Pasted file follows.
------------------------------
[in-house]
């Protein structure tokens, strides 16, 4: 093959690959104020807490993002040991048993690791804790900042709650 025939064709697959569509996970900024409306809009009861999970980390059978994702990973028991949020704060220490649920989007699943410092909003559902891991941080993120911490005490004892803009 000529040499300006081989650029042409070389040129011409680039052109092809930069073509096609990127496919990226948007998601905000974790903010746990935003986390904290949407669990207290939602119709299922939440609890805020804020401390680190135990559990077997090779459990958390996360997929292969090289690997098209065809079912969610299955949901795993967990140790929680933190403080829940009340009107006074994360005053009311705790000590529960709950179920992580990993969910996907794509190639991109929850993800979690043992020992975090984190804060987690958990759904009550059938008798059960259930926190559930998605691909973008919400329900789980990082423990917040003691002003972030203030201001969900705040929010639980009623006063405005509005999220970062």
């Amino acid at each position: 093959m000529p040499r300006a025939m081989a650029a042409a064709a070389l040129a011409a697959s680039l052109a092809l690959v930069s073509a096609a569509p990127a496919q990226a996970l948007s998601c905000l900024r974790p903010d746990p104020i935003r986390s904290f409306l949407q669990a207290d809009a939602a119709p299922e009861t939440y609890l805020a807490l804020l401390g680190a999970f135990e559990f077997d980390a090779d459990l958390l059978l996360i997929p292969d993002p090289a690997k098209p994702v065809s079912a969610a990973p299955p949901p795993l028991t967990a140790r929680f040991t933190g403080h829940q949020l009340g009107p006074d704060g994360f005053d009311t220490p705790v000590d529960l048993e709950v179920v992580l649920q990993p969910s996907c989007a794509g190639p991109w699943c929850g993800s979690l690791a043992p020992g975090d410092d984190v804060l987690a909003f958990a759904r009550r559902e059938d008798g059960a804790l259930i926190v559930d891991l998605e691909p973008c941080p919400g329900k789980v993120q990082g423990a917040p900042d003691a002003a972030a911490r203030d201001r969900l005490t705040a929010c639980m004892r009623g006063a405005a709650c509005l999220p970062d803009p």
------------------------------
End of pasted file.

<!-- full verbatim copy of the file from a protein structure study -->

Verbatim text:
[in-house]
């Protein structure tokens, strides 16, 4: 093959690959104020807490993002040991048993690791804790900042709650 025939064709697959569509996970900024409306809009009861999970980390059978994702990973028991949020704060220490649920989007699943410092909003559902891991941080993120911490005490004892803009 000529040499300006081989650029042409070389040129011409680039052109092809930069073509096609990127496919990226948007998601905000974790903010746990935003986390904290949407669990207290939602119709299922939440609890805020804020401390680190135990559990077997090779459990958390996360997929292969090289690997098209065809079912969610299955949901795993967990140790929680933190403080829940009340009107006074994360005053009311705790000590529960709950179920992580990993969910996907794509190639991109929850993800979690043992020992975090984190804060987690958990759904009550059938008798059960259930926190559930998605691909973008919400329900789980990082423990917040003691002003972030203030201001969900705040929010639980009623006063405005509005999220970062």
């Amino acid at each position: 093959m000529p040499r300006a025939m081989a650029a042409a064709a070389l040129a011409a697959s680039l052109a092809l690959v930069s073509a096609a569509p990127a496919q990226a996970l948007s998601c905000l900024r974790p903010d746990p104020i935003r986390s904290f409306l949407q669990a207290d809009a939602a119709p299922e009861t939440y609890l805020a807490l804020l401390g680190a999970f135990e559990f077997d980390a090779d459990l958390l059978l996360i997929p292969d993002p090289a690997k098209p994702v065809s079912a969610a990973p299955p949901p795993l028991t967990a140790r929680f040991t933190g403080h829940q949020l009340g009107p006074d704060g994360f005053d009311t220490p705790v000590d529960l048993e709950v179920v992580l649920q990993p969910s996907c989007a794509g190639p991109w699943c929850g993800s979690l690791a043992p020992g975090d410092d984190v804060l987690a909003f958990a759904r009550r559902e059938d008798g059960a804790l259930i926190v559930d891991l998605e691909p973008c941080p919400g329900k789980v993120q990082g423990a917040p900042d003691a002003a972030a911490r203030d201001r969900l005490t705040a929010c639980m004892r009623g006063a405005a709650c509005l999220p970062d803009p």